"Tortured history of our confusing national anthem" Top 5 Page for this destination Ethnic / Cultural Diversity Tip by CatherineReichardt

  Enoch Sontonga - note his amazing waxed moustache!
by CatherineReichardt
 
 

The selection and performance of national anthems must be one of the most emotive of cultural issues.

To my mind, national anthems are meant to be rousing and inspirational pieces of music that reflect a nation's sense of self image: however, it's all too easy for them to descend into the realms of worthy-but-dreary dirges burdened with politically correct lyrics. And when you're dealing with a country such as ours which has experienced such political turbulence and transition in recent years, you very quickly get onto really tricky ground.

Prior to the transition to democracy in 1994, the South African anthem was a 'blood and guts', barnstorming call to arms called 'Die Stem van Suid Afrika' ('The Call of South Africa'). In fact, Die Stem was a 'co anthem' between 1936 and 1957 - at which time 'God Save the King/Queen' was also the national anthem, prior to South Africa cutting loose from the Commonwealth and becoming a Republic. Confused??? Well, hold on to your hat, because it's about to get even more confusing ...

The Afrikaans version of 'Die Stem' contained reference to 'groan of ox wagon' and mention of being 'dedicated and true as Afrikaaners', and was the clarion call of an Afrikaaner nation that felt itself under siege during the apartheid era. It doesn't take much imagination to realise that once South Africa had become a multiracial democracy, 'Die Stem' was clearly an unsuitable national anthem. The salomonic - but somewhat clumsy - solution that South Africa arrived at on in 1996 was to develop a 'hybrid' anthem, comprising a section of Nkosi Sikelel' iAfrika (with verses sung in Xhosa, Zulu and Sotho), followed by two verses from the former anthem, Die Stem, with one each being sung in Afrikaans and English.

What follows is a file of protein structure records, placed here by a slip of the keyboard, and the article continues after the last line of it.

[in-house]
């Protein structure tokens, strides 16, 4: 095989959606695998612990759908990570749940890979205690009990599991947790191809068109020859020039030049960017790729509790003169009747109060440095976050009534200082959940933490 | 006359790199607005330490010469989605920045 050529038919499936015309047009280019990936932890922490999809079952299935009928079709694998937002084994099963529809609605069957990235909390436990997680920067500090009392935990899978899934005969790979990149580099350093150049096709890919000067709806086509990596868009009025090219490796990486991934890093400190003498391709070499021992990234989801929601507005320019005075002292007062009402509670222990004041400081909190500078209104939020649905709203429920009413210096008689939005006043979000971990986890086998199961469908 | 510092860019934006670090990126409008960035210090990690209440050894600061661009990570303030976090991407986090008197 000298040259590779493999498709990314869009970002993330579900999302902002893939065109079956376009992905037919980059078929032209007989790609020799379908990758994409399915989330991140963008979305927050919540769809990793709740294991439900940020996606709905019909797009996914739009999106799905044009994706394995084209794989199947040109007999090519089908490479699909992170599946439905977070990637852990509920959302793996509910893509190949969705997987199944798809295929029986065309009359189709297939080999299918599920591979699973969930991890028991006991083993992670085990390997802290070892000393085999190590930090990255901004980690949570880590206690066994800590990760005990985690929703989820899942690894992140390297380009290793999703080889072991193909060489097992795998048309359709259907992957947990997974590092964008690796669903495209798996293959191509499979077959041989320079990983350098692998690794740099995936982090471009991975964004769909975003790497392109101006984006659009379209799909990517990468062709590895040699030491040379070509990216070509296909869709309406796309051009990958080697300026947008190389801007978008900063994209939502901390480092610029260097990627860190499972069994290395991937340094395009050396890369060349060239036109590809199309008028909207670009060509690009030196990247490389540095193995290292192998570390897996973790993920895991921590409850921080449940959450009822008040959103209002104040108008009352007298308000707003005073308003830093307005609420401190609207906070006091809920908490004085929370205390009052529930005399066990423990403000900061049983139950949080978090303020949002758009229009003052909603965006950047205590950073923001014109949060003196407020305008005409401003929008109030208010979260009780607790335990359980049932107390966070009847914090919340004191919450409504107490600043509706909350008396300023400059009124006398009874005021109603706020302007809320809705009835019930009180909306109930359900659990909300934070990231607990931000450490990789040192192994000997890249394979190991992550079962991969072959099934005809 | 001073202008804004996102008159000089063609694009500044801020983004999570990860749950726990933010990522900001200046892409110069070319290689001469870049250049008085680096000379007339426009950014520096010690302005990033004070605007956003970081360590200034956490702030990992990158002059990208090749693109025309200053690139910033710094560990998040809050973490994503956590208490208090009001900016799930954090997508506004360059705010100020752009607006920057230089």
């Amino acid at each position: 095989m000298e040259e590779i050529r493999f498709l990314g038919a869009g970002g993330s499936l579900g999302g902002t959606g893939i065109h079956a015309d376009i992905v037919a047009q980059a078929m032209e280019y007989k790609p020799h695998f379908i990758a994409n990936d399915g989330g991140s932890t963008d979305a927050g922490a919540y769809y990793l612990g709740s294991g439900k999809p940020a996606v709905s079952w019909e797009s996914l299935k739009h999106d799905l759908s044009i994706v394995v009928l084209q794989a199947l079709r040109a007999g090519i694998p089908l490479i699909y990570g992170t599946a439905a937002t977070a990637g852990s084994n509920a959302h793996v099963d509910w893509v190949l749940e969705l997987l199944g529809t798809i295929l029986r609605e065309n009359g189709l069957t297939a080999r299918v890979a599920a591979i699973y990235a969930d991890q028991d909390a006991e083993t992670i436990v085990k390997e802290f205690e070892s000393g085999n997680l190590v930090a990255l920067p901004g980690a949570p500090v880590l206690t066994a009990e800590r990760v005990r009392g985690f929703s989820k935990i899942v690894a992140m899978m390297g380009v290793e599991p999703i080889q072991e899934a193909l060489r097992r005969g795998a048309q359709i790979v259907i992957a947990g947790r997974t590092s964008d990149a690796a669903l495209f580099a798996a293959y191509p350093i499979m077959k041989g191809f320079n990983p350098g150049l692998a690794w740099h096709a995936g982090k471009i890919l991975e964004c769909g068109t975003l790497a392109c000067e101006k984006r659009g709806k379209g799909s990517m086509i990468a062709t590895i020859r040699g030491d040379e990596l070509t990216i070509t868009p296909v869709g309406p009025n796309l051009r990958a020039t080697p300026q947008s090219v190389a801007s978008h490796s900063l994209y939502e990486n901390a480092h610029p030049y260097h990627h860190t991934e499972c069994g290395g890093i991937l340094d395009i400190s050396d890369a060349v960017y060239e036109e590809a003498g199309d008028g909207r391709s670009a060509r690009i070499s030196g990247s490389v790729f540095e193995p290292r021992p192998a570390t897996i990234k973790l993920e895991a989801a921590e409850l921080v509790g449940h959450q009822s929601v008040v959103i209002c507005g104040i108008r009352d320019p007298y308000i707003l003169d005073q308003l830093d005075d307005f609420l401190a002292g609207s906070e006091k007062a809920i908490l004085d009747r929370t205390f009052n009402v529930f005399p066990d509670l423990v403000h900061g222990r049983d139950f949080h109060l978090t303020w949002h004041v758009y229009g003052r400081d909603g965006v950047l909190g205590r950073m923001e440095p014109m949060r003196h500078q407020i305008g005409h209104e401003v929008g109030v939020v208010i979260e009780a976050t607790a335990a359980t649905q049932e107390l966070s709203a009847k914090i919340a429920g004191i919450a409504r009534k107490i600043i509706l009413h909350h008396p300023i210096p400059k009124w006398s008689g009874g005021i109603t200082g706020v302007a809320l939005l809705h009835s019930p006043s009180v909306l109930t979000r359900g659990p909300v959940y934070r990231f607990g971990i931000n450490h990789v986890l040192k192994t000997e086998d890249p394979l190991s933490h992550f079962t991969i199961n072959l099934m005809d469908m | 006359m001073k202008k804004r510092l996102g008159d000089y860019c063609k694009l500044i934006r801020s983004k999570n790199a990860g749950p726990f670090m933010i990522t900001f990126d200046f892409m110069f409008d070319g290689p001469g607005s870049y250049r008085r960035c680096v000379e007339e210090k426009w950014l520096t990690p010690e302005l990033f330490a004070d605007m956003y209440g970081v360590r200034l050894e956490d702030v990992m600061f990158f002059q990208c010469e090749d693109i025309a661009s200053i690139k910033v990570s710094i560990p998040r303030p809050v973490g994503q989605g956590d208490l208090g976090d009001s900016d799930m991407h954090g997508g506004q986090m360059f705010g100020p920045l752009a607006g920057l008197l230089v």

The hymn 'Nkosi Sikelel' iAfrika' ('God Bless Africa') is a gorgeous piece of music, and with the beautiful harmonies that African choirs impart to its performance, it is often regarded as a typical piece of African music. It therefore comes as something of a shock to realise that the melody was written by a Welshman, Joseph Parry, in 1887 and was originally titled' 'Aberystwyth'!

'Nkosi Sikelel' iAfrika''s lyrics were written by a Methodist missionary, Enoch Sontonga, in 1897, and the hymn was first recorded by the African National Congress (ANC)'s first secretary general, Sol Plaatje in 1923 (more about this fascinating man on my Kimberley page). The ANC formally adopted 'Nkosi Sikelel' iAfrika' as its anthem in 1925, and since then, it has become almost the 'default' anthem for sub Saharan African countries on achieving independence. Confusingly, at one point in time, it was the national anthem of five different African nations, and is still the anthem of three - Zambia, Tanzania and part of the South African 'hybrid' anthem - Zimbabwe and Namibia having since made other arrangements!

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  • Updated Jul 10, 2012
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